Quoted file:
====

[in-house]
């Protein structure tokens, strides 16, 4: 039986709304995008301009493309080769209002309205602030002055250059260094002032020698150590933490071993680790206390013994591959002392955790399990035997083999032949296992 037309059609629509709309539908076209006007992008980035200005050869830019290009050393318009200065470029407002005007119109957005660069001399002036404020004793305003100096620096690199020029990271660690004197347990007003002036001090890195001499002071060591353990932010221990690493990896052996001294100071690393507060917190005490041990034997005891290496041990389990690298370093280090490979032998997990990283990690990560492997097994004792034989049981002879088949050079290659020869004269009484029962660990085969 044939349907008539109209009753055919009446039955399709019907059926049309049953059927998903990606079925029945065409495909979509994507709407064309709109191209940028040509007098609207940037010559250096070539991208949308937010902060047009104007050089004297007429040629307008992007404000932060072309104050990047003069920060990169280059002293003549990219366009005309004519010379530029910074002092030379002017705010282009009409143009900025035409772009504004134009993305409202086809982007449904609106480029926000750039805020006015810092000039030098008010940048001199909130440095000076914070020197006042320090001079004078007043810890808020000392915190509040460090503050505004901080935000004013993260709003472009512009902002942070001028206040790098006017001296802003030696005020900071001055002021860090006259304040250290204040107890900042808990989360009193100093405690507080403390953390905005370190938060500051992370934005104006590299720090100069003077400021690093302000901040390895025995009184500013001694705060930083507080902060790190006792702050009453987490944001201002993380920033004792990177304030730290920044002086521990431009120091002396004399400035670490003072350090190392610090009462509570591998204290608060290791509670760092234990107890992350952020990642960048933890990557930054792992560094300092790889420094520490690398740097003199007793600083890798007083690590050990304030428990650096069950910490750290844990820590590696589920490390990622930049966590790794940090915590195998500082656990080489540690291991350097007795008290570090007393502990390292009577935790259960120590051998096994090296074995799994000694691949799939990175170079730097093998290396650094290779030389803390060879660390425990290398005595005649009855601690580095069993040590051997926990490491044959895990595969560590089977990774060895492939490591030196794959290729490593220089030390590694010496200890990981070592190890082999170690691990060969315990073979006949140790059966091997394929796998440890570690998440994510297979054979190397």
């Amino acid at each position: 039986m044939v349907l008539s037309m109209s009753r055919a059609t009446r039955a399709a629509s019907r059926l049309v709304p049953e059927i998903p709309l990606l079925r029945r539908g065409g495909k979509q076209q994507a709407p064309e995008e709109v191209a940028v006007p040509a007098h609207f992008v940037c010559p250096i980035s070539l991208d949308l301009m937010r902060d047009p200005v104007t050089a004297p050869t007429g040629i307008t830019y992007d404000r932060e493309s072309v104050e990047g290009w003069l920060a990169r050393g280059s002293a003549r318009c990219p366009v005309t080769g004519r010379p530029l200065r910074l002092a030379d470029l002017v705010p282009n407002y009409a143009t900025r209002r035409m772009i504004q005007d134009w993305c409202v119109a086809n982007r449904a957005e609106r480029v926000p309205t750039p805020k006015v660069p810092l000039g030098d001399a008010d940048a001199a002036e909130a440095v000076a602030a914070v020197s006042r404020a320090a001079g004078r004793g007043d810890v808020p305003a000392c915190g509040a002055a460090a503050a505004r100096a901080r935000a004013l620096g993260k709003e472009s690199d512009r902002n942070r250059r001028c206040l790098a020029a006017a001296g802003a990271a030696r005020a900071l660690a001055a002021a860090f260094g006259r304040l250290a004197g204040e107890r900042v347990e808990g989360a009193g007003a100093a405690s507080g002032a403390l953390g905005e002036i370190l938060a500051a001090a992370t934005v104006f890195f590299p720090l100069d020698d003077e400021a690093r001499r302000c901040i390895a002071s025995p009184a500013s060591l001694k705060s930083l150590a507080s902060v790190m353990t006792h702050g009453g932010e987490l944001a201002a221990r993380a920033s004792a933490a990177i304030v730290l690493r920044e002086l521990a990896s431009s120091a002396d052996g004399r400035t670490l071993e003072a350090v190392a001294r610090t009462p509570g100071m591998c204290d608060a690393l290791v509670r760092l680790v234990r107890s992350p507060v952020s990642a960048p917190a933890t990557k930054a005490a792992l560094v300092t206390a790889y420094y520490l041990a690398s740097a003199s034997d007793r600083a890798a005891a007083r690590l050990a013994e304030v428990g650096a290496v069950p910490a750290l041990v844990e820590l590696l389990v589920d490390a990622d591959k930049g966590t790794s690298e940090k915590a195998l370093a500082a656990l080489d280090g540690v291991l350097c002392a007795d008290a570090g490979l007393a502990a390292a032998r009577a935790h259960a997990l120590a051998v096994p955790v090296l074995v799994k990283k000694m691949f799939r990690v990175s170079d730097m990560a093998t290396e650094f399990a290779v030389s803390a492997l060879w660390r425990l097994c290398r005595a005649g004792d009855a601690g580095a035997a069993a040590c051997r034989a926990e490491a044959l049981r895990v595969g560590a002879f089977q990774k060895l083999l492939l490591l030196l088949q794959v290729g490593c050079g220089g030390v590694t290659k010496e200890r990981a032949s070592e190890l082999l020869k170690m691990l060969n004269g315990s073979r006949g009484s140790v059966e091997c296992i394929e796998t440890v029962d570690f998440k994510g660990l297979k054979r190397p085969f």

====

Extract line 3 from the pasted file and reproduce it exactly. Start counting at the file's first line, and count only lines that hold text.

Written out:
């Amino acid at each position: 039986m044939v349907l008539s037309m109209s009753r055919a059609t009446r039955a399709a629509s019907r059926l049309v709304p049953e059927i998903p709309l990606l079925r029945r539908g065409g495909k979509q076209q994507a709407p064309e995008e709109v191209a940028v006007p040509a007098h609207f992008v940037c010559p250096i980035s070539l991208d949308l301009m937010r902060d047009p200005v104007t050089a004297p050869t007429g040629i307008t830019y992007d404000r932060e493309s072309v104050e990047g290009w003069l920060a990169r050393g280059s002293a003549r318009c990219p366009v005309t080769g004519r010379p530029l200065r910074l002092a030379d470029l002017v705010p282009n407002y009409a143009t900025r209002r035409m772009i504004q005007d134009w993305c409202v119109a086809n982007r449904a957005e609106r480029v926000p309205t750039p805020k006015v660069p810092l000039g030098d001399a008010d940048a001199a002036e909130a440095v000076a602030a914070v020197s006042r404020a320090a001079g004078r004793g007043d810890v808020p305003a000392c915190g509040a002055a460090a503050a505004r100096a901080r935000a004013l620096g993260k709003e472009s690199d512009r902002n942070r250059r001028c206040l790098a020029a006017a001296g802003a990271a030696r005020a900071l660690a001055a002021a860090f260094g006259r304040l250290a004197g204040e107890r900042v347990e808990g989360a009193g007003a100093a405690s507080g002032a403390l953390g905005e002036i370190l938060a500051a001090a992370t934005v104006f890195f590299p720090l100069d020698d003077e400021a690093r001499r302000c901040i390895a002071s025995p009184a500013s060591l001694k705060s930083l150590a507080s902060v790190m353990t006792h702050g009453g932010e987490l944001a201002a221990r993380a920033s004792a933490a990177i304030v730290l690493r920044e002086l521990a990896s431009s120091a002396d052996g004399r400035t670490l071993e003072a350090v190392a001294r610090t009462p509570g100071m591998c204290d608060a690393l290791v509670r760092l680790v234990r107890s992350p507060v952020s990642a960048p917190a933890t990557k930054a005490a792992l560094v300092t206390a790889y420094y520490l041990a690398s740097a003199s034997d007793r600083a890798a005891a007083r690590l050990a013994e304030v428990g650096a290496v069950p910490a750290l041990v844990e820590l590696l389990v589920d490390a990622d591959k930049g966590t790794s690298e940090k915590a195998l370093a500082a656990l080489d280090g540690v291991l350097c002392a007795d008290a570090g490979l007393a502990a390292a032998r009577a935790h259960a997990l120590a051998v096994p955790v090296l074995v799994k990283k000694m691949f799939r990690v990175s170079d730097m990560a093998t290396e650094f399990a290779v030389s803390a492997l060879w660390r425990l097994c290398r005595a005649g004792d009855a601690g580095a035997a069993a040590c051997r034989a926990e490491a044959l049981r895990v595969g560590a002879f089977q990774k060895l083999l492939l490591l030196l088949q794959v290729g490593c050079g220089g030390v590694t290659k010496e200890r990981a032949s070592e190890l082999l020869k170690m691990l060969n004269g315990s073979r006949g009484s140790v059966e091997c296992i394929e796998t440890v029962d570690f998440k994510g660990l297979k054979r190397p085969f």